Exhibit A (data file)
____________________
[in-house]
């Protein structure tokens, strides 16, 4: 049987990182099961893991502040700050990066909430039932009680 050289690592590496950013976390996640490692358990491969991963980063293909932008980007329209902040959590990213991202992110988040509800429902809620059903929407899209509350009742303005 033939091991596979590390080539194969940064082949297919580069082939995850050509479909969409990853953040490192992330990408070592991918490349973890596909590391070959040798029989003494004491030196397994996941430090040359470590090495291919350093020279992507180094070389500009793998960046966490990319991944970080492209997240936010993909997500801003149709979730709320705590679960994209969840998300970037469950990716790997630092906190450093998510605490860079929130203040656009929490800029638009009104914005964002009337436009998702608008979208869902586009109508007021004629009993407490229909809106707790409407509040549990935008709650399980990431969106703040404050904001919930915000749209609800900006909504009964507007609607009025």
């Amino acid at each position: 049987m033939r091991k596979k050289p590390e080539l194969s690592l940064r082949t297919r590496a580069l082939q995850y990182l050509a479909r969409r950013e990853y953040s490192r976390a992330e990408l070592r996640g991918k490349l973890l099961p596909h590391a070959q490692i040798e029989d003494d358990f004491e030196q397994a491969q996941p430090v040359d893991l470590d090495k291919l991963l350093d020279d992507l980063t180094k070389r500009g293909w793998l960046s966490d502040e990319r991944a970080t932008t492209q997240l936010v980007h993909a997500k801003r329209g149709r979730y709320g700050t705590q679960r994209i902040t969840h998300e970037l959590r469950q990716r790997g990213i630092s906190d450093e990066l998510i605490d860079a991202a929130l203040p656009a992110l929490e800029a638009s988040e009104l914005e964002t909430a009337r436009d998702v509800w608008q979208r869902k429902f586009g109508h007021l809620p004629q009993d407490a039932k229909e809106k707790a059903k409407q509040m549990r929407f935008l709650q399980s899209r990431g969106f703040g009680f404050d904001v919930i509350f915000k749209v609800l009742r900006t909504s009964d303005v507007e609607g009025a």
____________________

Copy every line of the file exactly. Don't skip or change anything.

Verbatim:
[in-house]
């Protein structure tokens, strides 16, 4: 049987990182099961893991502040700050990066909430039932009680 050289690592590496950013976390996640490692358990491969991963980063293909932008980007329209902040959590990213991202992110988040509800429902809620059903929407899209509350009742303005 033939091991596979590390080539194969940064082949297919580069082939995850050509479909969409990853953040490192992330990408070592991918490349973890596909590391070959040798029989003494004491030196397994996941430090040359470590090495291919350093020279992507180094070389500009793998960046966490990319991944970080492209997240936010993909997500801003149709979730709320705590679960994209969840998300970037469950990716790997630092906190450093998510605490860079929130203040656009929490800029638009009104914005964002009337436009998702608008979208869902586009109508007021004629009993407490229909809106707790409407509040549990935008709650399980990431969106703040404050904001919930915000749209609800900006909504009964507007609607009025």
């Amino acid at each position: 049987m033939r091991k596979k050289p590390e080539l194969s690592l940064r082949t297919r590496a580069l082939q995850y990182l050509a479909r969409r950013e990853y953040s490192r976390a992330e990408l070592r996640g991918k490349l973890l099961p596909h590391a070959q490692i040798e029989d003494d358990f004491e030196q397994a491969q996941p430090v040359d893991l470590d090495k291919l991963l350093d020279d992507l980063t180094k070389r500009g293909w793998l960046s966490d502040e990319r991944a970080t932008t492209q997240l936010v980007h993909a997500k801003r329209g149709r979730y709320g700050t705590q679960r994209i902040t969840h998300e970037l959590r469950q990716r790997g990213i630092s906190d450093e990066l998510i605490d860079a991202a929130l203040p656009a992110l929490e800029a638009s988040e009104l914005e964002t909430a009337r436009d998702v509800w608008q979208r869902k429902f586009g109508h007021l809620p004629q009993d407490a039932k229909e809106k707790a059903k409407q509040m549990r929407f935008l709650q399980s899209r990431g969106f703040g009680f404050d904001v919930i509350f915000k749209v609800l009742r900006t909504s009964d303005v507007e609607g009025a």